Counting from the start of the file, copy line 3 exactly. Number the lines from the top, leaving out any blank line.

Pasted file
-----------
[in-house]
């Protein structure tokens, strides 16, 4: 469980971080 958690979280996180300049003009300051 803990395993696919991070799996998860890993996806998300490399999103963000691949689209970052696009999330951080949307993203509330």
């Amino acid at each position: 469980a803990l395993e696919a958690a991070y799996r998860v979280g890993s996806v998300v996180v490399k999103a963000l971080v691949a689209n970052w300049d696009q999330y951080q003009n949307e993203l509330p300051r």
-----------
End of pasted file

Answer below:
């Amino acid at each position: 469980a803990l395993e696919a958690a991070y799996r998860v979280g890993s996806v998300v996180v490399k999103a963000l971080v691949a689209n970052w300049d696009q999330y951080q003009n949307e993203l509330p300051r």